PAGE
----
This last unit, I did a lot of things differently with my AP Euro students. Concerned over a lack of reading and understanding along with difficulty applying knowledge on the part of the students, I knew that, if the class was to be successful moving forward, I had to make some adjustments. I could ignore the signs or wish for things to be different, but come May, the results would speak for themselves.
We spent the unit reading and responding to the readings together, with me walking them through the process more than I might like (or more than I think I should have to do) with an AP class. We spent time talking about how to read, how to take notes, how to decipher what is most important. In short, we went “old school” with a focus on reading, writing, and good old-fashioned thinking. On Friday, with the test scheduled for Monday (today), I had the students do an activity in which they connected every piece of the unit to every other piece via a gigantic web of identifications and terms from our study. When I recounted this last activity to my school’s resource specialist as an effective method of study, she said, “Yes, you are teaching them how to study, but what you are really teaching them is comprehension.” I had not really thought of it that way until she said it, but I think she’s right. Many of the students had not realized that all they were learning was truly connected, often in more ways than one. They understood that some of it was connected, but all of it? That had escaped them entirely. When I helped them see that, they could understand the material better. Comprehension skyrocketed.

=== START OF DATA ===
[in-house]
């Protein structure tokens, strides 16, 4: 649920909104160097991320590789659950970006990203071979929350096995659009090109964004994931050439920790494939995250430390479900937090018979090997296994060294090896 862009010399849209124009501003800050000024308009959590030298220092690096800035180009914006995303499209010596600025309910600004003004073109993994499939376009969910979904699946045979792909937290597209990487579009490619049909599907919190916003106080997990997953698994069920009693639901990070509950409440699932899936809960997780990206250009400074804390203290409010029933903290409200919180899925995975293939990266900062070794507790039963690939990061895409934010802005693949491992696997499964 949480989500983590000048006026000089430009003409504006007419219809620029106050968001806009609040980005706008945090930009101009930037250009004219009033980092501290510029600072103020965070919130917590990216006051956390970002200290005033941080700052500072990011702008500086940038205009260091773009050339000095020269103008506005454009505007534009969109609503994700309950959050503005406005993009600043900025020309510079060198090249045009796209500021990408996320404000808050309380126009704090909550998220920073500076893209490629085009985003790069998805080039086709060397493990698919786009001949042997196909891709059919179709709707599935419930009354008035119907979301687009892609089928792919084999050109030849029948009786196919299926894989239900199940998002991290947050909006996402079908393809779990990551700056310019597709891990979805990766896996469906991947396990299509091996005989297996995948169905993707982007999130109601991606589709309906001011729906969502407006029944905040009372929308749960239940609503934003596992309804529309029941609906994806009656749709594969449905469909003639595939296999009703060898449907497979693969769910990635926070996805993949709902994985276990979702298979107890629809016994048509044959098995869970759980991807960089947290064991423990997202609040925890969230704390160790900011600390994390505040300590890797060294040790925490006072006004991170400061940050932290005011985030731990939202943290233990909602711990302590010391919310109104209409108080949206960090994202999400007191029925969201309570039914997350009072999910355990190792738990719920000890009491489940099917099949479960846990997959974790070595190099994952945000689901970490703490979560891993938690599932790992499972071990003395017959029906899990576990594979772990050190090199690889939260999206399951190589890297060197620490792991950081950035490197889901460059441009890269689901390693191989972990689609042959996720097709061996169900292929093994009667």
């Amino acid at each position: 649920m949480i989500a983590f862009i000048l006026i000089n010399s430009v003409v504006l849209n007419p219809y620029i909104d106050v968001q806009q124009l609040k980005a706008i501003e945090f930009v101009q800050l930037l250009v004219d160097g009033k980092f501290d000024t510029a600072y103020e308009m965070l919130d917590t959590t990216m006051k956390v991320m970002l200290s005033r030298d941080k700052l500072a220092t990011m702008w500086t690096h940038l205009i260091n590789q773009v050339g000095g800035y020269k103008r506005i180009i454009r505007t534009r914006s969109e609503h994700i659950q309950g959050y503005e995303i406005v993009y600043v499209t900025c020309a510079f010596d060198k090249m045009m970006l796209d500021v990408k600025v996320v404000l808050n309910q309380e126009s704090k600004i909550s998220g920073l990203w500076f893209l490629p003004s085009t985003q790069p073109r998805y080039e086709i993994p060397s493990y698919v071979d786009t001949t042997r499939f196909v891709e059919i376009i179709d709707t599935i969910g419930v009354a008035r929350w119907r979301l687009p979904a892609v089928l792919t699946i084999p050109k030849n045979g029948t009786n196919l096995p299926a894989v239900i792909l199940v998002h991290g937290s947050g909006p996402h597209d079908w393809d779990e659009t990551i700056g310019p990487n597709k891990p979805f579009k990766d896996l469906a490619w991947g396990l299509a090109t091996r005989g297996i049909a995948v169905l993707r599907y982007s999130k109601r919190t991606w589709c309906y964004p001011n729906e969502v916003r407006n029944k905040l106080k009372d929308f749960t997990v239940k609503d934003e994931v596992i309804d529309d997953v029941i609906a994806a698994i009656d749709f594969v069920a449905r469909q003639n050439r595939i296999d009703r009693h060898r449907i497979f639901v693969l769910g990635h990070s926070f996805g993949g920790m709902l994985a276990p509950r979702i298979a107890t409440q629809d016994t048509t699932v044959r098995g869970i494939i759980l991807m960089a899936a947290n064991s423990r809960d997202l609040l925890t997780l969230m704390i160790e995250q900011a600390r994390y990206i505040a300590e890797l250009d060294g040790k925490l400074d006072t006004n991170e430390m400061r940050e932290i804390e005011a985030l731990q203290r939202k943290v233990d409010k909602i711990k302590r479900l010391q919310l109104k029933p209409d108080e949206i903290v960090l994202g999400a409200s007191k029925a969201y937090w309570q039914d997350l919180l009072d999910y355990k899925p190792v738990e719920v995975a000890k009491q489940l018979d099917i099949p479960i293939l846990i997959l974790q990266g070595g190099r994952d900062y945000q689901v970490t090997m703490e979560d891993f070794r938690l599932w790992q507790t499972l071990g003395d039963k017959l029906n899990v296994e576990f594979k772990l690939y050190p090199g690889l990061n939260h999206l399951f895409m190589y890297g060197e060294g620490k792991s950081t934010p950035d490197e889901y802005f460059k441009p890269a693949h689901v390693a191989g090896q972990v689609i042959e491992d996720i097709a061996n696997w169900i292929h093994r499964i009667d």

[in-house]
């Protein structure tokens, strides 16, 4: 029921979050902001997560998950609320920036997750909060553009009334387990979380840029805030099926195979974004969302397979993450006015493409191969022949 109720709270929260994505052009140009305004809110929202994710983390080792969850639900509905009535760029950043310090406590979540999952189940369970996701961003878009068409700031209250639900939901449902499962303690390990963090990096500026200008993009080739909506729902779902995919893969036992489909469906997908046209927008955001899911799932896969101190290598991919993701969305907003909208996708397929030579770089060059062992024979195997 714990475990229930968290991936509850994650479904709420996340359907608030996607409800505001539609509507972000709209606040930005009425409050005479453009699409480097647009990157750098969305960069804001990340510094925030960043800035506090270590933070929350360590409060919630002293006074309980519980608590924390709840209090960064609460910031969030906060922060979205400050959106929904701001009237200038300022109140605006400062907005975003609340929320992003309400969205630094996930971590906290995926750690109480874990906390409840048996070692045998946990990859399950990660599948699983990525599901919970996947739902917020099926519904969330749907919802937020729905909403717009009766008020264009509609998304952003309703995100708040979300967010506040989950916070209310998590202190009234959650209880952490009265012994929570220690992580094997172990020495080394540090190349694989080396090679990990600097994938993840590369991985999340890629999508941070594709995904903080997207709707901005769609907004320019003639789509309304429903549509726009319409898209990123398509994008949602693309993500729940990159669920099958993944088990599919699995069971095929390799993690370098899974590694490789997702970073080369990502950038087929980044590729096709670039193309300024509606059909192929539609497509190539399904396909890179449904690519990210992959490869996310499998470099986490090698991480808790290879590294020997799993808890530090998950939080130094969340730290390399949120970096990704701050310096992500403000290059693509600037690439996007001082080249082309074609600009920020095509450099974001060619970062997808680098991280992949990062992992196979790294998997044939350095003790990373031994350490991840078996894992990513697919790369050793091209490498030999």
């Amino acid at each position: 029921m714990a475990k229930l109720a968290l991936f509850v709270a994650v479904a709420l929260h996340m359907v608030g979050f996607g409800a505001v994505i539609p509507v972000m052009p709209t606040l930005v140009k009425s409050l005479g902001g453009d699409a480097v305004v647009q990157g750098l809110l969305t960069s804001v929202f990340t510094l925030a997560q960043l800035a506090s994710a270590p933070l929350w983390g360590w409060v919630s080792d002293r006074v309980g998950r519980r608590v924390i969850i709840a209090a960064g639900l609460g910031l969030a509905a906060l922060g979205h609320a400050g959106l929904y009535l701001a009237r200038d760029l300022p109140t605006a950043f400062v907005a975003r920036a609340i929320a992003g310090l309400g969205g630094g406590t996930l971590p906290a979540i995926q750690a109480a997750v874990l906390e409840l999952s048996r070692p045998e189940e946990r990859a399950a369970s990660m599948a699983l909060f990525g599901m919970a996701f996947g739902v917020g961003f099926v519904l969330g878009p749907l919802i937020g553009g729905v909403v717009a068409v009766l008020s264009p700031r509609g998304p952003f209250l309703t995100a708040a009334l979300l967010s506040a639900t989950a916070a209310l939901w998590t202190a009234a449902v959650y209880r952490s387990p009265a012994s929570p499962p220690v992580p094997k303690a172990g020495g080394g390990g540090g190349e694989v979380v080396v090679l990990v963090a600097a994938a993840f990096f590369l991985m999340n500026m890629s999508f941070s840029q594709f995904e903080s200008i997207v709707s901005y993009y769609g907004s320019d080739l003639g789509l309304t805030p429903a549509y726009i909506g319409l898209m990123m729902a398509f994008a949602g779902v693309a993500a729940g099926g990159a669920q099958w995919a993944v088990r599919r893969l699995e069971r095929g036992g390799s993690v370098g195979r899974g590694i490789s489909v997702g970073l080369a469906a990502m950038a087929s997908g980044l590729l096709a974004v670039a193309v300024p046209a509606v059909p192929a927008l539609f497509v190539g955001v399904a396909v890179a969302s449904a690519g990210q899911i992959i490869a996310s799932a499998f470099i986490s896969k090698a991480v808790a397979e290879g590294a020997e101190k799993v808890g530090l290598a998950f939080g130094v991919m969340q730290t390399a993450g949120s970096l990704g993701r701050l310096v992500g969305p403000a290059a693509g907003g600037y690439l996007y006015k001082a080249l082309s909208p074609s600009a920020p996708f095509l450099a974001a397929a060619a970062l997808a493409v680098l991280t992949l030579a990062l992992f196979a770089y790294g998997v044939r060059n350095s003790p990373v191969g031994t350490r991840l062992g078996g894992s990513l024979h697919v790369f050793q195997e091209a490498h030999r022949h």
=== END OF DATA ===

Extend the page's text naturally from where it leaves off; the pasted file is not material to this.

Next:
You don’t have to just take my word for it either. The test scores skyrocketed as a result. Most students saw a 10- to 15- point jump in their scores. (While I curved their last test for a number of reasons, I did not scale this latest test at all. So even those students who scored the same actually did much, much better than previously.) One student near tears two weeks ago and frustrated beyond measure scored the highest out of everyone.
Why am I telling you this? In part, I had a good day, and I feel like sharing. 🙂 But more importantly because I still have many questions. For example, how do I convince my students that the hard work they did and the success they experienced was about more than just a grade? How do I convince them that if they do less well on the next assessment it’s not a crisis but an opportunity? And how do I convince parents of these same things?
I’ve written before about the perils of assuming too much when it comes to teaching and learning. (Click here.) This latest saga in AP Euro reminded me that I can’t assume my current students know how to do the same things my previous students did or my upcoming students will. It also reminded me that students generally want to do well and will more often than not rise to your expectations. Some of them may just need a little more help or a different kind of help along the way.
The icing on the cake for me today was the number of students I saw in the hallways or who emailed me who asked if they’d really earned the grade they saw online. Had they done it on their own, or did I give them some points back out of mercy? They wanted to know that they did it on their own. “Yes, you earned it. You did well,” I said time and again.